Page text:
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Q&A With Jeremy Fraye: Rosé Is the Perfect L.A. Drink, and Why Pink Wines Are Masculine

Jeremy Fraye
Jeremy Fraye
Erin Lyall

Rosé is having a bit of a "moment" right now. On al fresco tables around town, you'll spy bottles of pink wine sweating in the late summer heat; there is no more perfect companion for a picnic. Ranging in color from light onion-skin pink to a deep strawberry, rosé is now as must-do for restaurants as a good cocktail program or a selection of craft beers.

It's everywhere. Pasadena's Monopole Wine held a burger and rosé tasting this summer. Joan's on Third held a tasting last week (and recommends rosé as a wine option in its picnic baskets). An ongoing Monday night special at Sirena offers a spicy seafood cioppino for two, garlic bread and a bottle of rosé for $60.

California wine producers are finally catching up to their French brethren - no longer are we just the home of white zinfandel. Dry pinks are emerging from Napa and Santa Ynez that can rival those of France's Bandol region. We sat down with Jeremy Fraye, the wine buyer for the Oaks Gourmet Market and Franklin & Company Tavern, for his thoughts on what makes a great rosé, what you should try, and why we're seeing so much pink lately.

Squid Ink: How long have you been into wine?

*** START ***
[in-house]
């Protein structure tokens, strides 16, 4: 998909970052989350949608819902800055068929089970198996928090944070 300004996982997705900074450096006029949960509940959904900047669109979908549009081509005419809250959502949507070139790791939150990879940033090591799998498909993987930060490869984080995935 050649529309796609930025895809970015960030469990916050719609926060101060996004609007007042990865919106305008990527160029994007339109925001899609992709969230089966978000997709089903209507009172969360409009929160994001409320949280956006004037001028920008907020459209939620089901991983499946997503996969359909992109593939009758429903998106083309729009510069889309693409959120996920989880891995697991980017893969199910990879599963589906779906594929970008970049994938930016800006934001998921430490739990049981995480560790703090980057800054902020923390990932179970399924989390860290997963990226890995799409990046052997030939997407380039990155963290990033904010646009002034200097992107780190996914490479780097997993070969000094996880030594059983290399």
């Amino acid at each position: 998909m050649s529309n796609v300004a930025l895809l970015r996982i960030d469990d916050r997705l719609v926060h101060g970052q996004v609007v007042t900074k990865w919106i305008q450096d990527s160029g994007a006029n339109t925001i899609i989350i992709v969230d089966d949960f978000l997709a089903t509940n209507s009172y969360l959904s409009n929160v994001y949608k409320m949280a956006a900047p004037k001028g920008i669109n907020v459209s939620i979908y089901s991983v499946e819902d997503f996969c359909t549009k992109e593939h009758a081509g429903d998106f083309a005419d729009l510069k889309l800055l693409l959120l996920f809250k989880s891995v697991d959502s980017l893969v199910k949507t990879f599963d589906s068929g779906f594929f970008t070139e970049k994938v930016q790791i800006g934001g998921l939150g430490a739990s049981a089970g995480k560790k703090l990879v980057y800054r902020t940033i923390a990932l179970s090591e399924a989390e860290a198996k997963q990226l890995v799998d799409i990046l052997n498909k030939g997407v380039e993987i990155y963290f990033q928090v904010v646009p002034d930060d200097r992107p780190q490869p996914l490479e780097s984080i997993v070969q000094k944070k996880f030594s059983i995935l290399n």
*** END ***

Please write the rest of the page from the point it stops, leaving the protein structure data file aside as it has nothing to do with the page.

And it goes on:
Jeremy Fraye: I moved back home for a little bit after college and lived up in Santa Ynez. That was the one job you could get just out of school: You could either work in a winery or you go work with horses or farming. I worked mostly in a tasting room at first, and when you're 21 it was just an easy job ... pouring wine, making jokes. I knew nothing about wine ... and then just by osmosis and the area and the people, I started learning things by accident. It became a passion before I even knew it; it just crawled inside me.

My family is half-French, and every Christmas and every summer we'd go to France. And the region they live in -- a tiny region called Bandol -- that area is credited with inventing rosé. It's kind of the birthplace of rosé, mostly because the Romans brought it in there with them, and the French have been touting Bandol rosés for centuries.

SI: So rosé is in your blood, then.

JF: Well yeah!

SI: I've been trying to put my finger on why it's so popular. It's not like on Homeland, Claire Danes is chugging rosé before going manic; there isn't a pop culture reference that I've seen -- I don't know what's driving the trend.